Just released in June! Chasing Dragonflies: A Natural, Cultural, and Personal History.

Chasing Dragonflies Final Cover 620.jpg

Order now from your favorite indie bookstore such as the Arboretum Store and The Bookstore of Glen Ellyn, or online at bookshop.org, direct from Northwestern University Press (use coupon code NUP2020 for 25% off), or other book venues. Thank you for supporting small presses, bookstores, and writers during these unusual times.

Want more prairie? Follow Cindy on Facebook, Twitter (@phrelanzer) and Instagram (phrelanzer). Or visit her website at http://www.cindycrosby.com. See you there!

Rainy Day on the Prairie

“I feel like it’s rainin’ all over the world.”–Tony Joe White

*****

For the first time since spring, my fingers are stiff and cold as I hike the Belmont Prairie.

Jeff and I have this 10-acre remnant in Downers Grove, IL, all to ourselves this evening. No wonder. Rain falls in a steady drizzle. It’s 40 degrees. Who in the world would hike a prairie in this weather?

It’s worth the discomfort. With the first freeze last week, the prairie traded in its growing season hues for autumn’s deeper mochas, golds, and wine-reds. In the splattering rain, the colors intensify.

Sawtooth sunflowers, dark with wet, stand stark sentinel against gray skies. I inhale the prairie’s fragrance. A tang of moist earth; a tease of decaying leaves and grasses.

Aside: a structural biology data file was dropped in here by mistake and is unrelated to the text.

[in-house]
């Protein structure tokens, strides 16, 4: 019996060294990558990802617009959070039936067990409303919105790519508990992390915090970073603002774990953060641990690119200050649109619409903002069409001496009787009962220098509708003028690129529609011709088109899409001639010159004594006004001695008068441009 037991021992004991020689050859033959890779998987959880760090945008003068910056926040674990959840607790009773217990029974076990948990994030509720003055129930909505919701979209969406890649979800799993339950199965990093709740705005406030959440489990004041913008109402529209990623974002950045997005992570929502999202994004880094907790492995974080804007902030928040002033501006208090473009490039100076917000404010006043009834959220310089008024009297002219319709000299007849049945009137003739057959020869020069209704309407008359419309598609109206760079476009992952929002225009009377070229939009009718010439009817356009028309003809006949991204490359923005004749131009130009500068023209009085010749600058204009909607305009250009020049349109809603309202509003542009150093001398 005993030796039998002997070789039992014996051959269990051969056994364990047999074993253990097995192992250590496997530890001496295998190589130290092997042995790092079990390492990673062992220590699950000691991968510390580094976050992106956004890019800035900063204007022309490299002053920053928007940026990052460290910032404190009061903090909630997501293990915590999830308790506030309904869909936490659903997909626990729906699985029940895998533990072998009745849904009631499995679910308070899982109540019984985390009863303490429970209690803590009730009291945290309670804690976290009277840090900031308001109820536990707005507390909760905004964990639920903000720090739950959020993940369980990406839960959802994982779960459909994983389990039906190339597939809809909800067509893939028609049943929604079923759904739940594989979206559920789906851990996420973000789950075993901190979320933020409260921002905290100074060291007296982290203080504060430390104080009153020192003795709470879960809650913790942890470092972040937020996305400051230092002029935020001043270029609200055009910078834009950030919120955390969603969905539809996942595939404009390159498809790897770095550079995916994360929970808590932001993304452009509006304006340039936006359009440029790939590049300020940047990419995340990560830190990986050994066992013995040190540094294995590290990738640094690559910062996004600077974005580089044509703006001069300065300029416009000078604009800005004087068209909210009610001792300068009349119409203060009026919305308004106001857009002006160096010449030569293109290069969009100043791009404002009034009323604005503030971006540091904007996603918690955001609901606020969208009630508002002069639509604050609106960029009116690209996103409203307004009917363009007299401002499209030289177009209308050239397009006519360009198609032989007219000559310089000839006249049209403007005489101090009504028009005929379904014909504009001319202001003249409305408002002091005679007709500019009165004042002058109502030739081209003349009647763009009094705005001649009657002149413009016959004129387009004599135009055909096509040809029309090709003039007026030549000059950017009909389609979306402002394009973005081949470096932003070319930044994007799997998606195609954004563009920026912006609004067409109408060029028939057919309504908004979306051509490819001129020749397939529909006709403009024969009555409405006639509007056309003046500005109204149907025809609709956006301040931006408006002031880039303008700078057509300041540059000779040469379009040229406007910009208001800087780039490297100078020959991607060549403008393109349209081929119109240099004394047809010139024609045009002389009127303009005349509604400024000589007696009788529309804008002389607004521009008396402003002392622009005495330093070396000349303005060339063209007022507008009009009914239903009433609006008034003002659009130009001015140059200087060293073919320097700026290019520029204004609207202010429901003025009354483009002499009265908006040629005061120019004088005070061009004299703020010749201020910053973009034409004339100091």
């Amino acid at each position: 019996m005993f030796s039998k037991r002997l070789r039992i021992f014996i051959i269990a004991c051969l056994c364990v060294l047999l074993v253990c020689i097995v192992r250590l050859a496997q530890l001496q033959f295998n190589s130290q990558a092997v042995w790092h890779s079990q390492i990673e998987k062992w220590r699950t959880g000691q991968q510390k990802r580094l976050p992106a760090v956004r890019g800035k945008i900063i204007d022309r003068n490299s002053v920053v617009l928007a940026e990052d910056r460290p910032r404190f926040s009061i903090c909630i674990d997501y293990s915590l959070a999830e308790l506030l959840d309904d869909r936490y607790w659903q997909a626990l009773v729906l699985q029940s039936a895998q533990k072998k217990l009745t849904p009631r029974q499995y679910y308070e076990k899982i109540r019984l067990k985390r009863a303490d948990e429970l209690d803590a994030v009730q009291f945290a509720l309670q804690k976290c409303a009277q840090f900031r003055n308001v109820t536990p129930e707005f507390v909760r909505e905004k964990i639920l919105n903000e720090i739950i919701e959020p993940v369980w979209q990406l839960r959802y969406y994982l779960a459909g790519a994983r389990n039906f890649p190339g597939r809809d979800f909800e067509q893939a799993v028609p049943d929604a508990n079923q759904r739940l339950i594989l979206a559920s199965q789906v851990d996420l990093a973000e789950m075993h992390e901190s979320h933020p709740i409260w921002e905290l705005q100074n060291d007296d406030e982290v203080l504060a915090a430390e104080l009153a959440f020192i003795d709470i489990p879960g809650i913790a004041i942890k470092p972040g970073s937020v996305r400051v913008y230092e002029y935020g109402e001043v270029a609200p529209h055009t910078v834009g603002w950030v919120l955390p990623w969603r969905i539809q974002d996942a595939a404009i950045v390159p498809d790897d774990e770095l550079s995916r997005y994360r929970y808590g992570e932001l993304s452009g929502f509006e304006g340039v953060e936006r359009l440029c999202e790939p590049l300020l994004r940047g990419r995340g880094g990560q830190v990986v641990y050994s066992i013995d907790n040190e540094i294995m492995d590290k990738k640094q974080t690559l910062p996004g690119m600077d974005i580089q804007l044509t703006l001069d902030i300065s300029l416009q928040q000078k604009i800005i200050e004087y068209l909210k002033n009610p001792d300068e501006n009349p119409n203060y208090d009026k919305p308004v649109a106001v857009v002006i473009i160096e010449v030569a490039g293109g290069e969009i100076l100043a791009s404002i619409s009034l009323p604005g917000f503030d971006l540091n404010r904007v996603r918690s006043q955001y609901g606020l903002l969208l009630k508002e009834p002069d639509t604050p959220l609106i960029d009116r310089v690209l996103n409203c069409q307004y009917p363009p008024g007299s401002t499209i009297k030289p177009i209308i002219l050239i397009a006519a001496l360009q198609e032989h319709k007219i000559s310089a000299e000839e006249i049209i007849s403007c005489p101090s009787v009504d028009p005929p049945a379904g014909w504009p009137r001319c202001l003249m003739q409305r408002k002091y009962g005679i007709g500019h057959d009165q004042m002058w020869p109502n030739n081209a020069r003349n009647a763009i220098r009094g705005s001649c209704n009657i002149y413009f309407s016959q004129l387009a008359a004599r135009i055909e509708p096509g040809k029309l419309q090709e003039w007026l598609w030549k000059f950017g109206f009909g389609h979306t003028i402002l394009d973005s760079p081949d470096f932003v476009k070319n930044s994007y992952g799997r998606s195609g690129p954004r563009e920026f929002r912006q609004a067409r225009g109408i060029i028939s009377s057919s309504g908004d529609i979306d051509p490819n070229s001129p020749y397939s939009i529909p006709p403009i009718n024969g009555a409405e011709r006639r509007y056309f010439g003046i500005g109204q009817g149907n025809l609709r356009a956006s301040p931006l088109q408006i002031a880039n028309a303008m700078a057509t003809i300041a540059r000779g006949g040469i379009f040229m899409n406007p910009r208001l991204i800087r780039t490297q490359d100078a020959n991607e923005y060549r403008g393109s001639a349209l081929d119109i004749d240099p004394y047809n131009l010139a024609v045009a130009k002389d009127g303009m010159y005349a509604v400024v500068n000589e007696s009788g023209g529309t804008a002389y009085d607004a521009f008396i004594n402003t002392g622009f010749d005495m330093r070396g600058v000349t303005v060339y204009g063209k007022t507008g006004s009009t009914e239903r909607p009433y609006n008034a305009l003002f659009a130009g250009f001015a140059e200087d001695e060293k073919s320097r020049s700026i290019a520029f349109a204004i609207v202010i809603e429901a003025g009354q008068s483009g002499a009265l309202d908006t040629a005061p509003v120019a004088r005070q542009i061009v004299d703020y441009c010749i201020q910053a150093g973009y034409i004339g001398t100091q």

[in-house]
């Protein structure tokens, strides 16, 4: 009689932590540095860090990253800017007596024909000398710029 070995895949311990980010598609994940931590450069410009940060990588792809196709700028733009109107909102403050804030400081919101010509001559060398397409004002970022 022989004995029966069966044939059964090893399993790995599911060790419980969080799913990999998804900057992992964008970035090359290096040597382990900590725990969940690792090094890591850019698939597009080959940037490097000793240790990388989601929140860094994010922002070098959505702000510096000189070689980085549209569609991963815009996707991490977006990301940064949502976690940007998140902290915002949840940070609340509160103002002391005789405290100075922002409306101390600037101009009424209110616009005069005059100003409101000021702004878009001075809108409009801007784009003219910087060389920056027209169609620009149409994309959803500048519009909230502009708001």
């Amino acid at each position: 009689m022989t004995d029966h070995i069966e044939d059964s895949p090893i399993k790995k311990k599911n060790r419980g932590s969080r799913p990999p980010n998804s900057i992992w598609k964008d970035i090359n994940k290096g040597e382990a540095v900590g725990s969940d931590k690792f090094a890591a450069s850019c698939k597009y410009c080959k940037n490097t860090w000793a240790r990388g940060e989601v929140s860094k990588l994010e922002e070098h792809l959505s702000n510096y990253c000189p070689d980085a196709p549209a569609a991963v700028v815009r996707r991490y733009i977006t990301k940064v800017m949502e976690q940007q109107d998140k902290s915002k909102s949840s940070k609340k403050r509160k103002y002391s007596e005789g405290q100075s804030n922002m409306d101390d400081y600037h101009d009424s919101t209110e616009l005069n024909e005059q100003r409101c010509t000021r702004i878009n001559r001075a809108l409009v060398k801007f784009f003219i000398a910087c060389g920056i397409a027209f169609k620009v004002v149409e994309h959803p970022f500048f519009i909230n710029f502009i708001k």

Most wildflowers have crumpled like paper bags in the chill.

But when I look closely, a few smooth blue asters still pump out color.

Panicled asters are bright white in the fast-fading light.

Wild asparagus writhes and waves, neon in the dusk.

Goldenrod galls, once brown, are now gently rosed by frost.

Goldenrod blooms are here, too, a few shining yellow wands scattered across the tallgrass.

Most wildflowers have swapped color and juice for the stiffness and starch of structure; the wisps and clouds of seeds.

These seeds promise new life next year; hard-won redemption from the summer of 2020.

Every year is precious. But I’m not sorry to see this year go.

The dripping prairie glows.

Thistle, drenched and matted, plays with the contrast of soft and sharp.

Evening primroses drip diamonds.

Sumac is luminous, splashed with crystal raindrops.

Tall coreopsis runs with water.

Let the rain set the evening alight.

And every plant glitter.

Let the prairie sing its farewell song to warm weather as it greets the dark.

A train sounds its horn in the distance. There is a rumble of metal on rails as the sun drops behind the horizon. Jeff and I head back to the parking lot. As I walk, I think of the winter to come.

The months ahead will bring their own loveliness, reluctantly embraced.

For now, it’s time to say goodbye to what was.

Then, to welcome, with anticipation and courage…

…whatever lies ahead.

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Tony Joe White wrote the lyrics to “Rainy Night in Georgia” which open this post. It was sung and popularized by Brook Benton (1970). A great song for a gray day—listen to it here. Bonus points if you can name White’s other hit, which he wrote and performed himself. (Check your answer here).